Despite big increases in heart patients on medication, most still have high blood pressure and nearly half have high cholesterol.
Researchers interviewed more than 8,500 patients in eight countries. Patients were on average about 60 years old, and had a history of heart problems.
The experts found that more young patients are smoking, and more patients are fatter and diabetic compared with similar groups from 12 years ago.
The study was published Friday in the medical journal, Lancet.
"In terms of the lifestyles of patients with coronary disease, everything is moving in the wrong direction," said Dr. David Wood, one of the paper's authors and a professor of cardiovascular medicine at Imperial College in London.
The study was supported by the European Society of Cardiology and paid for by pharmaceutical companies that make heart drugs.
Researchers also found that the numbers of patients taking drugs to lower their cholesterol was seven times higher in 2006-2007 than in 1995-1996. About 43 percent of patients still had high cholesterol.
And while more people now take medications to lower their blood pressure, Wood said that hadn't made any difference. "The response of physicians is just to give more and more drugs, but what we need is a comprehensive lifestyle program."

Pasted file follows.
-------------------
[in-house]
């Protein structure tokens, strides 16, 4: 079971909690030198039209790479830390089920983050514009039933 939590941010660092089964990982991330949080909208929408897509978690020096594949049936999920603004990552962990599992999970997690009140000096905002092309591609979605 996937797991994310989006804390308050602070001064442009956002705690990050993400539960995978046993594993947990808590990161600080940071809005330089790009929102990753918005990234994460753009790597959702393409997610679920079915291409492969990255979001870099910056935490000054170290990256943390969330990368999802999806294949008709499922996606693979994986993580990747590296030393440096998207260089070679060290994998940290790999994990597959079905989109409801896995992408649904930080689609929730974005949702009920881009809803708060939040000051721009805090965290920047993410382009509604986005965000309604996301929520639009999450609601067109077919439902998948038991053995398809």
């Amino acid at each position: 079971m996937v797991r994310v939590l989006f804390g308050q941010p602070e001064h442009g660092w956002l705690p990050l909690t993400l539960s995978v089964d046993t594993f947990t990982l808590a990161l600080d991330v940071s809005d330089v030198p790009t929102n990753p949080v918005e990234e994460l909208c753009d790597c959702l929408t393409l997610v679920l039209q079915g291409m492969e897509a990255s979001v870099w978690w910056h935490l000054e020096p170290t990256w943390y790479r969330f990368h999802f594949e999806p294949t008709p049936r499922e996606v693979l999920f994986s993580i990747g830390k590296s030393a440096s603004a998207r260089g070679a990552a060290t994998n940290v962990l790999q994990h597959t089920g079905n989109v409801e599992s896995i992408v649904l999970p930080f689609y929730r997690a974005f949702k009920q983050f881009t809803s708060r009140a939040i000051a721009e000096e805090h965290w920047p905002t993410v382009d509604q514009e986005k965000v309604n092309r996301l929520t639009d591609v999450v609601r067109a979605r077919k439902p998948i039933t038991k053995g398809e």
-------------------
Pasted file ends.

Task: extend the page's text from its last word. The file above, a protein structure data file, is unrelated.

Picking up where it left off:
Experts said trends were similar in the United States.
"Even if we advise patients to lose weight, they have to walk out the door and do that themselves," said Dr. Alfred Bove, incoming president of the American College of Cardiology.
Bove, who was not linked to the study, said more patients were now being treated for high blood pressure, but millions were unaware they even had a problem.
In the last decade, deaths due to heart disease have dropped by about 30 percent in the United States and 45 percent in Britain. But the rates are leveling off, and experts worry the surge in obesity and diabetes will reverse previous successes.
Even with advances such as medications, heart stents and angioplasties, Dr. Daniel Jones, a past president of the American Heart Association, said that fighting heart disease "is like swimming upstream."
Jones, who was not connected to the Lancet study, warned that the widespread use of heart drugs has masked the effects of the obesity epidemic and that it would be even worse without them.
"We know that giving medications will reduce patients' risk, but we shouldn't put all our eggs in that one basket," he said. "We need to work harder on preventing problems at their root."